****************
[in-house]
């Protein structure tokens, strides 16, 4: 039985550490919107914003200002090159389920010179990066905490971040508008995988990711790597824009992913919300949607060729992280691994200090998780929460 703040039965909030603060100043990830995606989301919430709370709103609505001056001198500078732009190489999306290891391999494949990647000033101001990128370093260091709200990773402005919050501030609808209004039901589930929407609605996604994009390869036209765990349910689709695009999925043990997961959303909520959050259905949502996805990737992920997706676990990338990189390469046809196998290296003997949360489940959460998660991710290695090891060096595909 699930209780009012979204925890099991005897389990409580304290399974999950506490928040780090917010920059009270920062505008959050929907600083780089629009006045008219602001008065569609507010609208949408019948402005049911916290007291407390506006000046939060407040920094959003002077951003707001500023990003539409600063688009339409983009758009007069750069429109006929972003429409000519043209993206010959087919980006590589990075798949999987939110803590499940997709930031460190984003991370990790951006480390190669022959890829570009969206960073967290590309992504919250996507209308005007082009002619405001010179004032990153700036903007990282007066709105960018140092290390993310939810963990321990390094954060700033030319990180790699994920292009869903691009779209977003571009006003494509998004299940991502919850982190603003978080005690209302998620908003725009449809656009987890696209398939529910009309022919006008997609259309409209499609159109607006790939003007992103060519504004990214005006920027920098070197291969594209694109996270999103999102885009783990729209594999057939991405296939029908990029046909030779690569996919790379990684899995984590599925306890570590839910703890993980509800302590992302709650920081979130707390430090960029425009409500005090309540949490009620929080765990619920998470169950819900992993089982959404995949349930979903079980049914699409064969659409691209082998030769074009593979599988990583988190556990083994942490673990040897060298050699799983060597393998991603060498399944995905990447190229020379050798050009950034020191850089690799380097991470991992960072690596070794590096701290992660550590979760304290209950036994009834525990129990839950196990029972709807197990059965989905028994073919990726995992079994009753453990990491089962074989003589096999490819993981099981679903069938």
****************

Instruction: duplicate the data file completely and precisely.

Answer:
[in-house]
């Protein structure tokens, strides 16, 4: 039985550490919107914003200002090159389920010179990066905490971040508008995988990711790597824009992913919300949607060729992280691994200090998780929460 703040039965909030603060100043990830995606989301919430709370709103609505001056001198500078732009190489999306290891391999494949990647000033101001990128370093260091709200990773402005919050501030609808209004039901589930929407609605996604994009390869036209765990349910689709695009999925043990997961959303909520959050259905949502996805990737992920997706676990990338990189390469046809196998290296003997949360489940959460998660991710290695090891060096595909 699930209780009012979204925890099991005897389990409580304290399974999950506490928040780090917010920059009270920062505008959050929907600083780089629009006045008219602001008065569609507010609208949408019948402005049911916290007291407390506006000046939060407040920094959003002077951003707001500023990003539409600063688009339409983009758009007069750069429109006929972003429409000519043209993206010959087919980006590589990075798949999987939110803590499940997709930031460190984003991370990790951006480390190669022959890829570009969206960073967290590309992504919250996507209308005007082009002619405001010179004032990153700036903007990282007066709105960018140092290390993310939810963990321990390094954060700033030319990180790699994920292009869903691009779209977003571009006003494509998004299940991502919850982190603003978080005690209302998620908003725009449809656009987890696209398939529910009309022919006008997609259309409209499609159109607006790939003007992103060519504004990214005006920027920098070197291969594209694109996270999103999102885009783990729209594999057939991405296939029908990029046909030779690569996919790379990684899995984590599925306890570590839910703890993980509800302590992302709650920081979130707390430090960029425009409500005090309540949490009620929080765990619920998470169950819900992993089982959404995949349930979903079980049914699409064969659409691209082998030769074009593979599988990583988190556990083994942490673990040897060298050699799983060597393998991603060498399944995905990447190229020379050798050009950034020191850089690799380097991470991992960072690596070794590096701290992660550590979760304290209950036994009834525990129990839950196990029972709807197990059965989905028994073919990726995992079994009753453990990491089962074989003589096999490819993981099981679903069938």